NAI Will Pay Trend $12.5 Million Resulting from Law Suit

NAI Will Pay Trend $12.5 Million Resulting from Law Suit
L. Taylor - July 5, 2000

Note: This News Analysis as originally published on July 5, 2000 contained factual errors and inaccuracies that have been corrected in this version.

Event Summary

Settling a patent dispute out of court, Network Associates agreed to pay Trend Micro $12.5 million for the cost of licensing Trend's patented technologies. Both companies claim to be the innovator of scanning for viruses in electronic mail.

It was May 13, 1997 when Trend Micro initiated litigation in a Northern California Federal District Court against Network Associates for infringing on a patent (Registration No. 5,623,600), seeking an injunction on production, sale, maintenance and support services of the products in violation as well as monetary damages. In response to the lawsuit, Network Associates filed a counter suit alleging "unfair competition and wrongful acts." Network Associates claimed that Trend's patent infringed on one of their patents (Patent Registration No. 6,029,256).

Market Impact

Trend Micro has been lagging leading market indicators, and has dropped substantially in share price since its February high even though its revenue is up 55% from last year. With revenue growth almost 670% higher than the industry average, Trend Micro is well positioned to recover their lost market cap and regain investor confidence levels.

Figure 1. Trend Micro compared to leading market indicators.

In a press release following closure of the litigation, Network Associates announced, "Trend alleges that Network Associates' "WebShield," "GroupShield," and "Gauntlet Firewall" products infringe a Trend patent that was issued on April 22, 1997" [1]. Network Associate's SEC filing stated that Trend and NAI "agreed to cross-license their anti-virus patents." In this same SEC filing, NAI stipulates, "The unaudited consolidated financial statements have been prepared by Networks Associates, Inc. without audit in accordance with instructions to Form 10-Q and Article 10 of Regulation S-X."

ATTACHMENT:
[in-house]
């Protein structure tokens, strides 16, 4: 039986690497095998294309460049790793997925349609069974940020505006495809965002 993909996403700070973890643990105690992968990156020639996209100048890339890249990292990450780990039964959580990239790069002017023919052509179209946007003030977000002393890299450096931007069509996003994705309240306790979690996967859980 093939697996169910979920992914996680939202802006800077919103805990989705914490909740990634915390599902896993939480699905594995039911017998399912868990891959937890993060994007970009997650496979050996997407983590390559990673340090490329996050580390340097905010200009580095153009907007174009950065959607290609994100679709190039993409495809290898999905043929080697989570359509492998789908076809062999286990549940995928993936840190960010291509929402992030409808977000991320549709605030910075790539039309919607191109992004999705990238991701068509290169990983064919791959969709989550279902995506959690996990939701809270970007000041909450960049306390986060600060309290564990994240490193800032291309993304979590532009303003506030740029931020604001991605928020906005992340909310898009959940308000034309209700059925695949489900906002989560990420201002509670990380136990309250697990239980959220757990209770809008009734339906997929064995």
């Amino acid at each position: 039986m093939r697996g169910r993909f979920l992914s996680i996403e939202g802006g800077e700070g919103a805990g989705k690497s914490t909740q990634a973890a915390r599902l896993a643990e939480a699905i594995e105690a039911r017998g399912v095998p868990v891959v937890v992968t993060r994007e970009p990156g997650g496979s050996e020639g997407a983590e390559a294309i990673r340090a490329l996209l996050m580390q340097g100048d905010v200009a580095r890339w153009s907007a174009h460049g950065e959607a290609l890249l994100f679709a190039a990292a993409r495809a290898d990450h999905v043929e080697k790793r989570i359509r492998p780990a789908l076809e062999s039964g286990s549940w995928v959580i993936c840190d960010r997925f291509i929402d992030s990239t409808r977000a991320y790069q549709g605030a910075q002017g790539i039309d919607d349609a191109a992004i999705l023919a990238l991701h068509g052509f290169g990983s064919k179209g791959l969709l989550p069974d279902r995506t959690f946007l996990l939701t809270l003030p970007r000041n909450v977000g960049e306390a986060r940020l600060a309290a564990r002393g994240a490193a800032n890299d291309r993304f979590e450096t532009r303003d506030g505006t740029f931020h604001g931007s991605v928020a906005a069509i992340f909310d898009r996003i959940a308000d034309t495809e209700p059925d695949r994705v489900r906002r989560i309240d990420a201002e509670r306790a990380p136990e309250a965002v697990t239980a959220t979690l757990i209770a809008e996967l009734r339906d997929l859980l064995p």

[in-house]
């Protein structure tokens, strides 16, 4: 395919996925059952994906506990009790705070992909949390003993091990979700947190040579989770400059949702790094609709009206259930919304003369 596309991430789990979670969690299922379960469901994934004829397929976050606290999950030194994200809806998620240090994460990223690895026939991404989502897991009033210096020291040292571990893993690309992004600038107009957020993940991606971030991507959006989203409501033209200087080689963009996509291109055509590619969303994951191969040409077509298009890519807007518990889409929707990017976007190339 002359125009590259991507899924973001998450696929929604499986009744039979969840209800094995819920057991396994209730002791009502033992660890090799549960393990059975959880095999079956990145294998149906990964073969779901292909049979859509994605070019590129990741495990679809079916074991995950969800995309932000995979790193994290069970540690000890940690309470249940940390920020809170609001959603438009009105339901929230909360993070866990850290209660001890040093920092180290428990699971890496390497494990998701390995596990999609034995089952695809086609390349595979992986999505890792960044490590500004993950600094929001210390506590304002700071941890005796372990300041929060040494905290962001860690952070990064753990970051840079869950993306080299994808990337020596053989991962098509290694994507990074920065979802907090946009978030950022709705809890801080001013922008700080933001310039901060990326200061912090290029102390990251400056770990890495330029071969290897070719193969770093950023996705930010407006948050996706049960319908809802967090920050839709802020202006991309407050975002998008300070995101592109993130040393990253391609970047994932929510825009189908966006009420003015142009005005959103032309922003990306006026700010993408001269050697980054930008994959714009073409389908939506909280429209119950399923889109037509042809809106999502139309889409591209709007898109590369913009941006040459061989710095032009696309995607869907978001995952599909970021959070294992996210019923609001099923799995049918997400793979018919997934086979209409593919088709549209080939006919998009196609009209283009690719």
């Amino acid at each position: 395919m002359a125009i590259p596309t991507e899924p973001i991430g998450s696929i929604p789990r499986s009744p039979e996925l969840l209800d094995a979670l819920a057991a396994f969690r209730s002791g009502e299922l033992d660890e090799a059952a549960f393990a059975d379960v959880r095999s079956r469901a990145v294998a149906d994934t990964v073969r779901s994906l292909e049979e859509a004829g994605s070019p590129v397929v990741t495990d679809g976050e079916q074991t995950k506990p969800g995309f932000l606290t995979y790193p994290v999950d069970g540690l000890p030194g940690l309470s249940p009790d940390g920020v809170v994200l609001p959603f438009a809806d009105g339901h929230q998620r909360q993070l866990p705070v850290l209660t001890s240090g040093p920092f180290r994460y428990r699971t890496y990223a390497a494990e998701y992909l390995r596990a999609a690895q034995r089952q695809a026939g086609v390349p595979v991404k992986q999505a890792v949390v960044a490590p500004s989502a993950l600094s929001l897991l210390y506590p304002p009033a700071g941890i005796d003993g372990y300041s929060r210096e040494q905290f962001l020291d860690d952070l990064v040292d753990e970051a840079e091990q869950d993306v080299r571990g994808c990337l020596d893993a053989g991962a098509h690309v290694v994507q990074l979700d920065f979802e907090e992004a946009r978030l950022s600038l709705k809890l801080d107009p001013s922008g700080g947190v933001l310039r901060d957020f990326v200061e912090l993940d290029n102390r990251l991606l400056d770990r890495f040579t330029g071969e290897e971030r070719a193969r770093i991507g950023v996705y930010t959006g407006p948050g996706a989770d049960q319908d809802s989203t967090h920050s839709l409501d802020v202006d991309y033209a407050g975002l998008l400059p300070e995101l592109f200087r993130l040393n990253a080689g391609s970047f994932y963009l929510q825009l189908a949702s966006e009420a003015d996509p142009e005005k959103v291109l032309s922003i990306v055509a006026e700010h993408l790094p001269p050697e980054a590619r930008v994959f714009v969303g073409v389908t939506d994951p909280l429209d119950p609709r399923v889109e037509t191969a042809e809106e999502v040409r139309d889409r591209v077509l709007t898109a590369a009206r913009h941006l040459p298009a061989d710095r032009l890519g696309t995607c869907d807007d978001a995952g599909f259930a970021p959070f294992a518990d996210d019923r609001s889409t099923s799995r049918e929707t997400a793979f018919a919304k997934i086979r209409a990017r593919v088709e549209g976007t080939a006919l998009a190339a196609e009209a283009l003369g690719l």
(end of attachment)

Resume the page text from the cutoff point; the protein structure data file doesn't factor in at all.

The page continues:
In May 2000, Trend and Network Associates settled their outstanding litigation releasing their respective claims against the other based on past alleged infringements. In connection therewith, the parties agreed to cross-reference their anti-virus patents {Source: NAI 10Q, May 15, 2000}. Under the agreement, NAI will pay Trend $12.5 million within 60 days in consideration for its patent license from Trend US {Source: Trend Micro 6K, 7/6/00}.

With revenues down 34% in the last year, Network Associates cannot afford to be held hostage by expensive lawsuits that drain resources and development focus. With revenue growth 180% lower than the industry average, Network Associates needs to use all its resources to hold its market position.

Figure 2. Network Associates compared to leading market indicators.

[1] Source: Freeedgar

User Recommendations

Typically lawsuits breed more distrust, and often have ugly marketing implications. Learning to play well with others, and staying out of court, allows companies to free up more resources to devote to regaining market cap and investor confidence. While NAI did restate 1998 revenues due to SEC queries about Network Associates' acquisition-related charges, it is a company with significant financial and technical resources. Those organizations looking to acquire virus software should include NAI in its initial evaluation long list, and select the product based upon its functional and technical merits related to its competitors.

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